JT’s Country Store and Cafe opens

Cahone’s new place for food and meeting friends

$PHOTOCREDIT_ON$Tracy Blagg, right, is the owner of JT’s Country Store that opened in Cahone. The rest of the staff is Vicki Ayers and Megan Denno.$PHOTOCREDIT_OFF$ Enlargephoto

Sam Green/Cortez Journal

$PHOTOCREDIT_ON$Tracy Blagg, right, is the owner of JT’s Country Store that opened in Cahone. The rest of the staff is Vicki Ayers and Megan Denno.$PHOTOCREDIT_OFF$

Chickens are roosting in the backyard as pumpkin pie bakes in the oven. The oak floors creak under footsteps. The only thing missing from this country home is a roaming sheep dog.

But this country home is actually a cafe.

JT’s Country Store serves as a restaurant, gift shop and snack shop. Not quite a grocery store and not a full menu restaurant, JT’s is the nifty combination of a quaint and comfortable eatery and stop shop.

Located in Cahone off highway 491, JT’s serves breakfast and lunch from 8 a.m. to 5 p.m. Tuesday through Saturday. The hours for Sunday are 9 a.m to 2 p.m.

Tracy Blagg is a first-time business owner. Her and her husband, Jim, moved from Dallas, Texas in December of 2011, to be close to family and make a life change.

“It is different living out here,” Tracy says.

The view from the back porch of JT’s is rolling hills of agriculture and the Utah mountains in the distance.

“I love that I can go one direction and be in the desert and go in the opposite direction and be in the mountains,” Tracy says.

JT’s is named for Jim and Tracy. But why did Jim get to be first? It was close to being TJ’s, but Tracy’s research discovered that name to be too popular, so she inverted the initials.

Small-town feel

The building the Blagg’s purchased is not any old store front property. JT’s was an actual home, complete with a dirt floor cellar.

“We knocked out some of the walls, put in the kitchen and one of the rooms is my office,” Tracy explains. “We kept the original floors, oak and maple.”

What began in July, as a simple sandwich shop and convenience store quickly turned into something more. The residents of Cahone didn’t have much to choose from when it came to places to socialize.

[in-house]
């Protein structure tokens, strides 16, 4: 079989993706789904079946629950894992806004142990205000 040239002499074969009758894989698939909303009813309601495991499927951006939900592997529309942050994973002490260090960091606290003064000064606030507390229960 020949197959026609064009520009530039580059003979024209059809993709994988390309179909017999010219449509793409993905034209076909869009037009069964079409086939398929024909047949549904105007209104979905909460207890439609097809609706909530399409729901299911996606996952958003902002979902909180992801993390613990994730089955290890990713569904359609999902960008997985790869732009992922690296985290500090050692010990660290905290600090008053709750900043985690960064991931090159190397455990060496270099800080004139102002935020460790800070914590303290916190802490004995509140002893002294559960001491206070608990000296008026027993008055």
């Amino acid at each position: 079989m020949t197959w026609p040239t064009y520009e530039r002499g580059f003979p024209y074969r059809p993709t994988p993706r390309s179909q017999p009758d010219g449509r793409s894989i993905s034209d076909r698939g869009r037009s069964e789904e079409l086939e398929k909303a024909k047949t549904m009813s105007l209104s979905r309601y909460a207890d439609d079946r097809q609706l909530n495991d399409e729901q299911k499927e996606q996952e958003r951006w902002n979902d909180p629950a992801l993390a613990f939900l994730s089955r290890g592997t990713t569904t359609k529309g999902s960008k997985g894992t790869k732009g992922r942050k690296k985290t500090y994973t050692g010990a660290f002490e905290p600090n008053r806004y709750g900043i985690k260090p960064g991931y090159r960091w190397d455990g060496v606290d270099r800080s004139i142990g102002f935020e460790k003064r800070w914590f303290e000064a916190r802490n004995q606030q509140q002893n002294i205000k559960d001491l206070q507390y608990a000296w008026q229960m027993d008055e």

“They would meet in the post office parking lot,” Tracy says. “That’s where you’d see your neighbor if you are out.”

After opening, they quickly gained a regular following of customers. Tracy greets most of her patrons by their first names. The others are tourists or people passing through on their way to Utah. At first, the store was like a grocers. They have bread, milk, canned goods, snack foods and a small section of tables for breakfast and lunch. Once the Pleasant View Mercantile opened down the road, Tracy and Jim decided the canned goods were no longer needed.

“We are going to keep the sodas, candy, bread and milk, for people who are stopping through or for residents who need anything.”

Tracy says that even if a resident came in asking for lunch meat she would sell it to them. As long as they have it, she’ll accommodate. Even though Cortez is a measly 28 miles from Cahone, it seems like a much longer trek.

“We want to provide people with what they need because that’s a tiring drive,” Tracy says. “And they would rather go without.”

More thaN sandwiches

With the convenience of JT’s, residents have found a new place to convene. The sandwich shop began to see more traffic and Tracy noticed that patrons were interested in sitting, talking and enjoying their meals. So she implemented a menu with more items. They currently serve breakfast burritos made with fresh eggs they collect from their flock of chickens roaming their backyard, and sausauge biscuits, biscuits and other breakfast items.

LaVonne Heaton is a part-time employee and second cousin to Tracy. She contributes her homemade baked pies, cakes and breads to the cafe.

Faith Dance is also a part-time employee. Her craft and consignment items such as, quilts, crocheted blankets, aprons, jewelry, kids items and many other things, are found in the gift shop. They also have a variety of locally grown beans and homemade jams.

“I crochet, knit, sew and quilt,” Dance says. “And I make the jams and jellies we sell.”

JT’s continues to make sandwiches and have added half-pound and quarter-pound hamburgers to the menu. They make their hamburgers with raised beef from East Pines Ranch.

“If people want beef from that ranch they normally have to go to Telluride or Durango,” Tracy says. “We are lucky to be able to serve these hamburgers.”

Tracy has many plans to expand but says they are all things that will take time. Offering more shade on their patio, more tables inside and a place to sell used books and audio books for people on the road, are all ideas on Tracy’s list. When it begins to warm up next year, she hopes to hold barbecues for her customers and stay open later hours for live music and socializing.

“There is a big population of people out here,” Tracy says. “They don’t have many places to choose from in Dove Creek and Cortez is 30 minutes away. We want it to be one of those places where people can feel comfortable and relaxed, and be close to home.”

The business is a work in progress. A year from now, it could be a full blown restaurant. For now, the Blagg’s are keeping it simple and laid-back, leaving plenty of room for learning experience.

JT’s Country Store is located at 14047A Highway 491 in Cahone. They are closed Mondays and are open from 8 a.m. to 5 p.m. Tuesday through Saturday. Sunday hours are 9 a.m.to 2 p.m. Contact Tracy Blagg at 562-4280 for more information.

rachels@cortezjournal.com

$PHOTOCREDIT_ON$Vicki Ayers mixes up dumplings for chicken and dumplings at JT’s Country Store.$PHOTOCREDIT_OFF$ Enlargephoto

Sam Green/Cortez Journal

$PHOTOCREDIT_ON$Vicki Ayers mixes up dumplings for chicken and dumplings at JT’s Country Store.$PHOTOCREDIT_OFF$